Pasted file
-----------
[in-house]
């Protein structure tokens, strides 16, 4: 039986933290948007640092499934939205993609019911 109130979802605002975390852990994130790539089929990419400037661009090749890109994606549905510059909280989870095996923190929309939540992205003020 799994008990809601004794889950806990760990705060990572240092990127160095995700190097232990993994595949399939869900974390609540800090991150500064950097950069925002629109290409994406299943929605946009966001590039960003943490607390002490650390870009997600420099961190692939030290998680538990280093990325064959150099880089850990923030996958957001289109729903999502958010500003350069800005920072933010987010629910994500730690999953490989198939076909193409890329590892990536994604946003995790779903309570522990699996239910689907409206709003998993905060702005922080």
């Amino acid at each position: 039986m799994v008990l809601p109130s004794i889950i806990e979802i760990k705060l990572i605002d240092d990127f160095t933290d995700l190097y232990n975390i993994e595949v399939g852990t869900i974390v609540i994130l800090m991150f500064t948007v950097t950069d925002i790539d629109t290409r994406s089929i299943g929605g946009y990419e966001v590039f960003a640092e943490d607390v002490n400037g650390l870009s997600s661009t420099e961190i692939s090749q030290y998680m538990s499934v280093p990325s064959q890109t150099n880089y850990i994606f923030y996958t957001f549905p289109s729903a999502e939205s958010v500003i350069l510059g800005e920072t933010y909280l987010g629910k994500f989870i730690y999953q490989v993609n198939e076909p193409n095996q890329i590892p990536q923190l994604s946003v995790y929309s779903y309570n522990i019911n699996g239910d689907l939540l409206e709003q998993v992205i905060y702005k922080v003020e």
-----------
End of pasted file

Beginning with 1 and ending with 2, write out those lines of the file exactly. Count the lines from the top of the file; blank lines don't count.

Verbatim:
[in-house]
């Protein structure tokens, strides 16, 4: 039986933290948007640092499934939205993609019911 109130979802605002975390852990994130790539089929990419400037661009090749890109994606549905510059909280989870095996923190929309939540992205003020 799994008990809601004794889950806990760990705060990572240092990127160095995700190097232990993994595949399939869900974390609540800090991150500064950097950069925002629109290409994406299943929605946009966001590039960003943490607390002490650390870009997600420099961190692939030290998680538990280093990325064959150099880089850990923030996958957001289109729903999502958010500003350069800005920072933010987010629910994500730690999953490989198939076909193409890329590892990536994604946003995790779903309570522990699996239910689907409206709003998993905060702005922080």